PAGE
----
This tends to get glossed over quickly, but let us stop for a moment to really imagine the full impact that this reformation must have had on the Jewish people at the time. It invalidated a vast untold number of relationships. Protesting and civil unrest were an absolute guarantee, both before and after the law was put into effect. Likely cries equivalent to “marriage cannot be redefined” and “if you change this, what gets changed next?” abounded. And yet, obviously, the uproar eventually died down and the Hebrew people adapted. Now, marrying one’s sibling is culturally unthinkable; indeed repulsive. Change wound up accepted as without doubt for the best.

Some might consider this and capitulate: yes, this reform is in Tannakh. Therefore, Tannakh-listed, it must be okay, but other reformations would not be kosher. To that argument, we must recall the banning of polygamous marriages—a Tannakh-exempt occurrence which undoubtedly rocked the Jewish world’s martial core a great deal more than sisters no longer being a potential wives.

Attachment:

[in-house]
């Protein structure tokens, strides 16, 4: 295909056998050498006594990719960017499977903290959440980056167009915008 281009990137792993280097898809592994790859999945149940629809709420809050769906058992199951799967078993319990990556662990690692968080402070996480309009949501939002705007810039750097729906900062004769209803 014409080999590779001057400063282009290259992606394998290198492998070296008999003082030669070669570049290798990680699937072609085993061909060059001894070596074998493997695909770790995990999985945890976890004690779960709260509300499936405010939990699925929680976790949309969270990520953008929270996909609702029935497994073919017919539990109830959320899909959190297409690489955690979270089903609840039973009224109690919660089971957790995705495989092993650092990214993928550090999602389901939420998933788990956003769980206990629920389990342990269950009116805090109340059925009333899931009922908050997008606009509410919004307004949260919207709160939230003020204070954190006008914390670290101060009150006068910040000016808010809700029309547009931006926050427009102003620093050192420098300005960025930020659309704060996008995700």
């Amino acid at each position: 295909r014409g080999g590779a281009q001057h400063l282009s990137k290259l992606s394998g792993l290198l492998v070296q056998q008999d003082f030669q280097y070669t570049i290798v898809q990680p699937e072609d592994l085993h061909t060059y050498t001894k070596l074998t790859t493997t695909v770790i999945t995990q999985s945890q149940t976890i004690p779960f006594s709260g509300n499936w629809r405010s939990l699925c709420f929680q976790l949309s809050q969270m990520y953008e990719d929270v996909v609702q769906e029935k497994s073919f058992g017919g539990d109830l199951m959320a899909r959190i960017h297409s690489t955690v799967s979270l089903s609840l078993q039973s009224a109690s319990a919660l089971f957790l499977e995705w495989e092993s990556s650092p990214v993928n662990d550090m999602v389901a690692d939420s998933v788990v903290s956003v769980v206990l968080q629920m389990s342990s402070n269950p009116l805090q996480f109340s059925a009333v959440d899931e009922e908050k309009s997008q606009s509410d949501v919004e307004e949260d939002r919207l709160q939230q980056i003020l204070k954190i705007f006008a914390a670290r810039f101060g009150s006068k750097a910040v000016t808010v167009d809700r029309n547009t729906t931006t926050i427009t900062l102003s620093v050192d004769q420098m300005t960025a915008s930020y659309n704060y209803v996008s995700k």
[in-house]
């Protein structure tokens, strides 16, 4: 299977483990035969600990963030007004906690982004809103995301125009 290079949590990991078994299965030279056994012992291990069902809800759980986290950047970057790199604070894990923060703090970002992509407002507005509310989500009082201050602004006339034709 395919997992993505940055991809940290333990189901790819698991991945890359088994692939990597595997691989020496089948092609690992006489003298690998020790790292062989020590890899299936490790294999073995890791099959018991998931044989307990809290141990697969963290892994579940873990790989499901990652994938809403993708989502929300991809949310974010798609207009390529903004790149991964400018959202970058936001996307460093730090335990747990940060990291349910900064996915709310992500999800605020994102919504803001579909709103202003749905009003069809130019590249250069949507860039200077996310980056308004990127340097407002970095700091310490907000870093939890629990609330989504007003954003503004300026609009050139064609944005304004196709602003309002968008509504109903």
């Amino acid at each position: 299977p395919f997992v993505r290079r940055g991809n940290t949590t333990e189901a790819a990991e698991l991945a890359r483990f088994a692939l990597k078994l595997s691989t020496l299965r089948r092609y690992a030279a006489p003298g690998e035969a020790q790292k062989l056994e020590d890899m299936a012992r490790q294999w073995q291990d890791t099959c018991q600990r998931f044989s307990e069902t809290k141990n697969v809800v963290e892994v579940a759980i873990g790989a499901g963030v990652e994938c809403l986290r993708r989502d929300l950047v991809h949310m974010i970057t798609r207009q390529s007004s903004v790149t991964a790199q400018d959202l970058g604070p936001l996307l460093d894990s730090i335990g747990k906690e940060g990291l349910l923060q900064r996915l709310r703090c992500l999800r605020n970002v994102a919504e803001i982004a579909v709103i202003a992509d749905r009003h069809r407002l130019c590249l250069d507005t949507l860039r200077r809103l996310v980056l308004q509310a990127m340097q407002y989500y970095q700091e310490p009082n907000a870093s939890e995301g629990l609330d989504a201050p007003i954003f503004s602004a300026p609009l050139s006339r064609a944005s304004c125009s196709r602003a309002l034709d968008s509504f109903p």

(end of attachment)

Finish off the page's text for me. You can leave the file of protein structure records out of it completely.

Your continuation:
So we have established that Jewish marriage is not a steel concept, but instead fluid and it tends to flow in pursuit of higher levels of human rights. And yet…though marriage’s definition has been upgraded repeatedly, probably more times than we are aware, many still argue against its flexibility today, when, again, marriage is confronted with new cries for reform.

The same-sex relationship…. It is the hot topic that has the ability to potentially make or break the political powers that be of our time. Many politicians, in direct violation of the separation of Church and State rule, continually bring the Tannakh up, using it as a platform from which to defend their position. So, let’s get literal, and examine what’s really there…and not there.

Lesbianism and female bisexuality…. Some might be surprised to know that there is not one place in Tannakh itself where these are denounced. It is assumed that what’s good for the goose is good for the gander, but, when you boil down to it in specifics, the Torah only forbids the sleeping of men with men, (which has a question mark that we’ll address later). The very concept of women being with women, however, is never approached.